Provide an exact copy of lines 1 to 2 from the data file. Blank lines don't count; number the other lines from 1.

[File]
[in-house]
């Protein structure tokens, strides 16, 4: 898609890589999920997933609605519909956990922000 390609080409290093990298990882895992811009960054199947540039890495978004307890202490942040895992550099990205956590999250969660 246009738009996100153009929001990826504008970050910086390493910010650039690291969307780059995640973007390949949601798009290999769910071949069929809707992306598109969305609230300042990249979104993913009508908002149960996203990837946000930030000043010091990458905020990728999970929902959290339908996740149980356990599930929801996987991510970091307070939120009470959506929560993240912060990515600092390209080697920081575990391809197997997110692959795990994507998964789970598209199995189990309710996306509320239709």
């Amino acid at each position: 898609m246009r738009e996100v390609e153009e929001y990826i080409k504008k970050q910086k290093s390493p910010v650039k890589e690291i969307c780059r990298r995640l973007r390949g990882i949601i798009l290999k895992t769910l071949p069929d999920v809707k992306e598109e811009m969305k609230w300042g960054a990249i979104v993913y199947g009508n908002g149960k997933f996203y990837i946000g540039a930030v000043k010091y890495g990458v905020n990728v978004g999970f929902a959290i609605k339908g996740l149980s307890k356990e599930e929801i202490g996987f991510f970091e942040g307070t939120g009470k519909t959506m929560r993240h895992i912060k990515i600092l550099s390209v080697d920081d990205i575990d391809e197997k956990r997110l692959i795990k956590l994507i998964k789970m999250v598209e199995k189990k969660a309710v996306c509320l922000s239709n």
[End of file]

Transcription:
[in-house]
């Protein structure tokens, strides 16, 4: 898609890589999920997933609605519909956990922000 390609080409290093990298990882895992811009960054199947540039890495978004307890202490942040895992550099990205956590999250969660 246009738009996100153009929001990826504008970050910086390493910010650039690291969307780059995640973007390949949601798009290999769910071949069929809707992306598109969305609230300042990249979104993913009508908002149960996203990837946000930030000043010091990458905020990728999970929902959290339908996740149980356990599930929801996987991510970091307070939120009470959506929560993240912060990515600092390209080697920081575990391809197997997110692959795990994507998964789970598209199995189990309710996306509320239709």